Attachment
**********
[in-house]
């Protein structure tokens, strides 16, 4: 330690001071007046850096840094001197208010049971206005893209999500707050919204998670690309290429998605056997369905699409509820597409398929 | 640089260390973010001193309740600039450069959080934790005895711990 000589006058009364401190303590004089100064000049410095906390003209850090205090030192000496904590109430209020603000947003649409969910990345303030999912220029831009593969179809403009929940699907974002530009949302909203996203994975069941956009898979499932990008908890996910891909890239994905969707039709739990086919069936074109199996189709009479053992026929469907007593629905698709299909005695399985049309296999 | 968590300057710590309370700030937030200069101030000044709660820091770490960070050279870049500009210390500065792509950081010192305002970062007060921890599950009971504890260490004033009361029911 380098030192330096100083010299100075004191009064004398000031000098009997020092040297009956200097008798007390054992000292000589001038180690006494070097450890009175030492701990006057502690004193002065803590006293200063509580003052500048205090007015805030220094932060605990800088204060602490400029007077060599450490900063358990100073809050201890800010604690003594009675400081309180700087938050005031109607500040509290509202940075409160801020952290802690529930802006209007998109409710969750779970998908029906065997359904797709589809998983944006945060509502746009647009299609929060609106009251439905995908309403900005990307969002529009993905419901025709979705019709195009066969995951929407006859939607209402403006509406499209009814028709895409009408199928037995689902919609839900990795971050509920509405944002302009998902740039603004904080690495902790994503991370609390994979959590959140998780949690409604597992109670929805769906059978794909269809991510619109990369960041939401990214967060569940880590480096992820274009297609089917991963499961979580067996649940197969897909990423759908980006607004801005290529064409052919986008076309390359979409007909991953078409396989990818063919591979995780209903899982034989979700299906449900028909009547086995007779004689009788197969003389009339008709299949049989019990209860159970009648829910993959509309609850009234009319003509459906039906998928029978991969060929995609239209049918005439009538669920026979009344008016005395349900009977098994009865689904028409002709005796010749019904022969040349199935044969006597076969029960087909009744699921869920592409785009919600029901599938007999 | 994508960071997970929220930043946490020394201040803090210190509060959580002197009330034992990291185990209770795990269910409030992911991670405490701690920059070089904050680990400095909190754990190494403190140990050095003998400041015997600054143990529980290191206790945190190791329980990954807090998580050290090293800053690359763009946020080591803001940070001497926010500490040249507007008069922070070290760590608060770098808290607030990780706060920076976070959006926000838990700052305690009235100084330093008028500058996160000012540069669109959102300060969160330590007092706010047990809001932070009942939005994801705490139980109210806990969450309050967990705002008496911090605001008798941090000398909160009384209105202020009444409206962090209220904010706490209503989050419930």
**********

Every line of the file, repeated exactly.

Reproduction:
[in-house]
């Protein structure tokens, strides 16, 4: 330690001071007046850096840094001197208010049971206005893209999500707050919204998670690309290429998605056997369905699409509820597409398929 | 640089260390973010001193309740600039450069959080934790005895711990 000589006058009364401190303590004089100064000049410095906390003209850090205090030192000496904590109430209020603000947003649409969910990345303030999912220029831009593969179809403009929940699907974002530009949302909203996203994975069941956009898979499932990008908890996910891909890239994905969707039709739990086919069936074109199996189709009479053992026929469907007593629905698709299909005695399985049309296999 | 968590300057710590309370700030937030200069101030000044709660820091770490960070050279870049500009210390500065792509950081010192305002970062007060921890599950009971504890260490004033009361029911 380098030192330096100083010299100075004191009064004398000031000098009997020092040297009956200097008798007390054992000292000589001038180690006494070097450890009175030492701990006057502690004193002065803590006293200063509580003052500048205090007015805030220094932060605990800088204060602490400029007077060599450490900063358990100073809050201890800010604690003594009675400081309180700087938050005031109607500040509290509202940075409160801020952290802690529930802006209007998109409710969750779970998908029906065997359904797709589809998983944006945060509502746009647009299609929060609106009251439905995908309403900005990307969002529009993905419901025709979705019709195009066969995951929407006859939607209402403006509406499209009814028709895409009408199928037995689902919609839900990795971050509920509405944002302009998902740039603004904080690495902790994503991370609390994979959590959140998780949690409604597992109670929805769906059978794909269809991510619109990369960041939401990214967060569940880590480096992820274009297609089917991963499961979580067996649940197969897909990423759908980006607004801005290529064409052919986008076309390359979409007909991953078409396989990818063919591979995780209903899982034989979700299906449900028909009547086995007779004689009788197969003389009339008709299949049989019990209860159970009648829910993959509309609850009234009319003509459906039906998928029978991969060929995609239209049918005439009538669920026979009344008016005395349900009977098994009865689904028409002709005796010749019904022969040349199935044969006597076969029960087909009744699921869920592409785009919600029901599938007999 | 994508960071997970929220930043946490020394201040803090210190509060959580002197009330034992990291185990209770795990269910409030992911991670405490701690920059070089904050680990400095909190754990190494403190140990050095003998400041015997600054143990529980290191206790945190190791329980990954807090998580050290090293800053690359763009946020080591803001940070001497926010500490040249507007008069922070070290760590608060770098808290607030990780706060920076976070959006926000838990700052305690009235100084330093008028500058996160000012540069669109959102300060969160330590007092706010047990809001932070009942939005994801705490139980109210806990969450309050967990705002008496911090605001008798941090000398909160009384209105202020009444409206962090209220904010706490209503989050419930």